Franklin Roosevelt

What’s so great about RS seat to Ranjan Gogoi which is giving ulcers to our Left-Liberals?

(This is a reprint from NewsBred).

Frankly, what kind of nincompoops we have in our public discourse.

Indian Express is jumping up and down on Ranjan Gogoi, former Chief Justice of India, having taken up the Rajya Sabha nomination by the President, Ram Nath Kovind.

It’s like a barking dog which hasn’t pissed for two hours and is scratching at the exit door.

Express has scavenged its own plate of former lawyers and judges who have a hangdog expression of a mongrel in claiming arbiters (judiciary) would now be seen in bed with the litigant (government).

(In a separate story, this rag typically distorts an old Gogoi exchange with a lawyer. Gogoi had asked the lawyer if he believed post-retirement jobs is a scar on judiciary. Express puts it as Gogoi’s own views!!! Do click this hyperlink and mark the difference between the headline and the text.)

For god’s sake, what’s Gogoi’s crime? How does it fit the punishment he is getting at the hands of mockingbirds?

Shekhar Gupta, like a devil quoting from the scriptures, finds it morally repugnant on his website. Should we even bother what the cocktail-couple Rajdeep Sardesai and Sagarika Ghose think about it? Or second guess what shows up on the twitter timelines of Yogendra Yadav and Prashant Bhushan?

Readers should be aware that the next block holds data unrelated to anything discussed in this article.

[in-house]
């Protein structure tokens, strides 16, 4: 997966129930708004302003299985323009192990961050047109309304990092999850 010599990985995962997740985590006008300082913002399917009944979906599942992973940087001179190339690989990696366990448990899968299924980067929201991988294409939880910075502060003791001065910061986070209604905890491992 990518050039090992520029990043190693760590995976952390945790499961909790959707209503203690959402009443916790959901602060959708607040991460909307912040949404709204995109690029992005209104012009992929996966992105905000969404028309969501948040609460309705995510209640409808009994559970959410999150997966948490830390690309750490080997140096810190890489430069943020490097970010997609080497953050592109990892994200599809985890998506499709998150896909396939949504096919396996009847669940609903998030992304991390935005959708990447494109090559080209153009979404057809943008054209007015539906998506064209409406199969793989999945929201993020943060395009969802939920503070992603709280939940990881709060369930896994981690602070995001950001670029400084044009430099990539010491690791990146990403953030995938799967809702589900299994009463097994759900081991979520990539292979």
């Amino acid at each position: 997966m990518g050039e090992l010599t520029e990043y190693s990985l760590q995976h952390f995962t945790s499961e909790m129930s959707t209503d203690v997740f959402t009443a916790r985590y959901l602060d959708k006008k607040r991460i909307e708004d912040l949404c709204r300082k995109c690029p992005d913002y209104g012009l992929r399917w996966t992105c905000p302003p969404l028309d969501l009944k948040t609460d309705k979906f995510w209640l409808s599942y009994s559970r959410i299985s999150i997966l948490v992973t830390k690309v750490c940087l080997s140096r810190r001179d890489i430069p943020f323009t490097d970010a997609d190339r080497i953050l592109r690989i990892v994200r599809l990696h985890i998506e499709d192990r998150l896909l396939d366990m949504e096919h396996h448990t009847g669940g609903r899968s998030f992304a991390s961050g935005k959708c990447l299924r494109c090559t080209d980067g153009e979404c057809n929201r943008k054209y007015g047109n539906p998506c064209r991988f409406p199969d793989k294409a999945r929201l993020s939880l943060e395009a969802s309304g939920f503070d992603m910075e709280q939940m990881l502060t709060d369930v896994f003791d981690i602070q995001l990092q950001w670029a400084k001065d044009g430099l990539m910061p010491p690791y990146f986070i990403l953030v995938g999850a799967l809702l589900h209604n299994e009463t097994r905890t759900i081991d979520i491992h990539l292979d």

Would somebody ask these hopeless creatures how does a Rajya Sabha seat benefit a former Chief Justice of India? Does he get more money than he would have otherwise as post-retirement benefits? Does he get more in terms of travel benefits which a senior citizen in Makkhiganj gets by way of routine? Is a salary of Rs 16,000 such a lolly?  Is it worth your time to spend time in a branch of legislature where you could be flanked by illiterates?

Want to know his daily, dearness and travel allowance? The sum he would get for office-expense? The free telephone calls which would be his privilege? Click this link and quarantine yourself in a fortnight of shame. Just ask yourself what could have goaded Gogoi to accept the Rajya Sabha offer when he could have easily put his feet up and basked in the afterglow of his Ram Temple judgment? How big is the perk of a Rajya Sabha seat for a former Chief Justice of India?

A Manmohan Singh to this day, with bypass surgeries and all, thinks he could contribute at 88. ( Some loyalties don’t come with expiry dates). A Yashwant Sinha still can’t live without the limelight. The legal legend, K. Parsaran is busy with Sabrimala after Ram Temple at the tender age of 92. Why this nation would like to lose out on a living authority on law and Constitution in Gogoi? Wouldn’t it prepare our legislatures to be Constitutionally correct in passing a contentious bill?

Could you guess who were Franklin Roosevelt, James Madison, John Quincy Adams, Woodrow Wilson, Bill Clinton or Barack Obama before they became the president of the United States? Or Clement Atlee, Tony Blair for United Kingdom? Lawyers, of course. Why their legal stances didn’t come in their way of vying for White House or 10 Downing Street? How come no barb comes the way of Kapil Sibal and Abhishek Singhvi who take sides on “religious” battles while remaining stalwarts of “secular” Congress?